I got a lot of funny looks when I gushed over a portrait by Thomas Lawrence while attending a wedding last November. In an upstairs gallery of the mansion where the wedding took place, a portrait by Lawrence that I had never seen stood beside examples by Joshua Reynolds, Thomas Gainsborough, and Allan Ramsay, reuniting the four greatest British portraitists of the late eighteenth and early nineteenth century. Born April 13, 1769, Lawrence may have been the most talented of the bunch, a child prodigy who started drawing pastels of the patrons of his father’s inn and rose to become painter to first King George III and later King George IV . Lawrence’s portrait of Caroline Amelia Elizabeth of Brunswick (above, from 1804) shows the future queen consort of George IV in younger days. Lawrence alludes to her troubled marriage to the wild Prince Regent by placing her left hand, upon which she wore her wedding ring, in dark shadow. The full extent of Caroline’s marital woes most likely reached Lawrence’s ear during sittings for many portraits over the years. Rumors persist that Lawrence and Caroline even carried on an affair. If so, it was just another self-destructive behavior for Lawrence, who allowed alcoholism and financial irresponsibility to limit how far he could take his gift.
After the defeat of Napoleon in 1815, the Prince Regent IV commissioned Lawrence to paint all the great European heads of state involved in that victory, who had gathered together at the Congress of Vienna. Lawrence painted Pope Pius VII (above) in 1819. Pius VII received credit for fighting Napoleon in the end, although he attended Napoleon’s self-coronation and played ball with the emperor when it suited papal purposes. The real importance of Lawrence’s portrait of Pope Pius VII comes in the amazing fluidity of the drapery and textures. Lawrence recognized the great potential of popish pomp and squeezed every last ounce of juice out of it. Always aware of the history of art, Lawrence measured his achievement against that of Raphael’s Julius II, Titian’s Paul III, and Velázquez’ Innocent X. Lawrence owned one of the finest collections of Old Master drawings in the world, so the greats of the past were always near at hand. A classicist at heart, Lawrence even helped acquire (for good or ill) the Elgin Marbles for England. Lawrence produced many non-portrait works of great beauty and power, but it was with his portraits that he made his fame and fortune, thus overshadowing the depth of this great, forgotten master.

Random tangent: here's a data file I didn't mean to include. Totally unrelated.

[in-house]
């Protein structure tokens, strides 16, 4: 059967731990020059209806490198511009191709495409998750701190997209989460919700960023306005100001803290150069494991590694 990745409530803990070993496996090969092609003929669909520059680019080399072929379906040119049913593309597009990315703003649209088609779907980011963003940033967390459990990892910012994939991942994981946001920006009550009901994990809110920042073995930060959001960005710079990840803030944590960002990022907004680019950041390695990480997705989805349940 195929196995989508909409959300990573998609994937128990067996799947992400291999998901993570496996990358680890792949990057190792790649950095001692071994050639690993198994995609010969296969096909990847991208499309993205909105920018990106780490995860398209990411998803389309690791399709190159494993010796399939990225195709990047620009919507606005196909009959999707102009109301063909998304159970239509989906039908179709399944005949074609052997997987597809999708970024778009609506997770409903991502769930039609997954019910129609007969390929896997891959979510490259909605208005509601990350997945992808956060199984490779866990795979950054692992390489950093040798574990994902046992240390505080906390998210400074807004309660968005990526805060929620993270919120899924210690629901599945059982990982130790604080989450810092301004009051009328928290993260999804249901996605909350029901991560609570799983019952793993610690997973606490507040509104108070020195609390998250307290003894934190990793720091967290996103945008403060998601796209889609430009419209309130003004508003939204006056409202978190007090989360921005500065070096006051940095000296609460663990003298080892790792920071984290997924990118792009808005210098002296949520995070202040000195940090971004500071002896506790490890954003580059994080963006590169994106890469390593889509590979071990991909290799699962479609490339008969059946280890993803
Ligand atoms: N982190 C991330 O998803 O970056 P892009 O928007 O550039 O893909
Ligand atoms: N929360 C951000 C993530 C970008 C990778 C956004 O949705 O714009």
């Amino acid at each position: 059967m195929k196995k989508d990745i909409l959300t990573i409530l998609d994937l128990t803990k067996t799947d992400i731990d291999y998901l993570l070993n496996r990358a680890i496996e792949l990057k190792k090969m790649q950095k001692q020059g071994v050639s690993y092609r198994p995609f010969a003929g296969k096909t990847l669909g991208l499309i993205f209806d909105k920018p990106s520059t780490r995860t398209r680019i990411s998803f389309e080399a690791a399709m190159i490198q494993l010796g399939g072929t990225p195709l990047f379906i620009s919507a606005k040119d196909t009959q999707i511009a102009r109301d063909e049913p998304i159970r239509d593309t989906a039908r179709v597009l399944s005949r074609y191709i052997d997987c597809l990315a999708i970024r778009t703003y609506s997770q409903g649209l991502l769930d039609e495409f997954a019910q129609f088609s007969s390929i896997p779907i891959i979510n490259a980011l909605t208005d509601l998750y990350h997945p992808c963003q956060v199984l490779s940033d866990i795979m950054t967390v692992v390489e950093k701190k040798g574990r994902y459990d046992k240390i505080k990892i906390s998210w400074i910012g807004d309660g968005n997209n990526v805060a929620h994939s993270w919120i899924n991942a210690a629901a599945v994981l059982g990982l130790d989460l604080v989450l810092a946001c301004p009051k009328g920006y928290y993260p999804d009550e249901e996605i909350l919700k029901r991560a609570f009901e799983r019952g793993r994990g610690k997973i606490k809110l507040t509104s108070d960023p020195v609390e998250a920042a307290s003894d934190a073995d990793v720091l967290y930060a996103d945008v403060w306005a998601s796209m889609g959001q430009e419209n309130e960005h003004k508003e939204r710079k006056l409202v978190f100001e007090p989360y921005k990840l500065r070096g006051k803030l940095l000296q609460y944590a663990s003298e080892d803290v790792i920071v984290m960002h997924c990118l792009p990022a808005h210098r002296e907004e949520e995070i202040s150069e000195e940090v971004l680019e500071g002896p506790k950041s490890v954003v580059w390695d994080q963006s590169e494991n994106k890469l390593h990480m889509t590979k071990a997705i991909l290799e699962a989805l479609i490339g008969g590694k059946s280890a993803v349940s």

I like to compare Lawrence with John Singer Sargent. Both owned immense, precocious talent that made their art seem lightweight and all surface with no depth. Both, however, were more than just portraitists of the rich and famous, as scholars now struggle to establish. Lawrence’s portrait of Margaret, Countess of Blessington (above, from 1822) certainly captures the surface flash of her good looks and beautiful finery, but it also reproduces the vivacity of her personally. Host of one of the foremost literary salons of her day, Lady Blessington was much more than a pretty face. The first time I saw a portrait by Lawrence it was this sense of life in the eyes that intrigued me to learn more about him and his art. Sadly, I’ve also seen some lesser Lawrence, including the portrait at that wedding, which seemed a later work, when Lawrence’s light was beginning to dim. It’s amazing to tally up just how much a simple innkeeper son achieved through artistic talent and personal charisma (he almost became an actor!), but even that seems a paltry sum considering just how far he could have gone.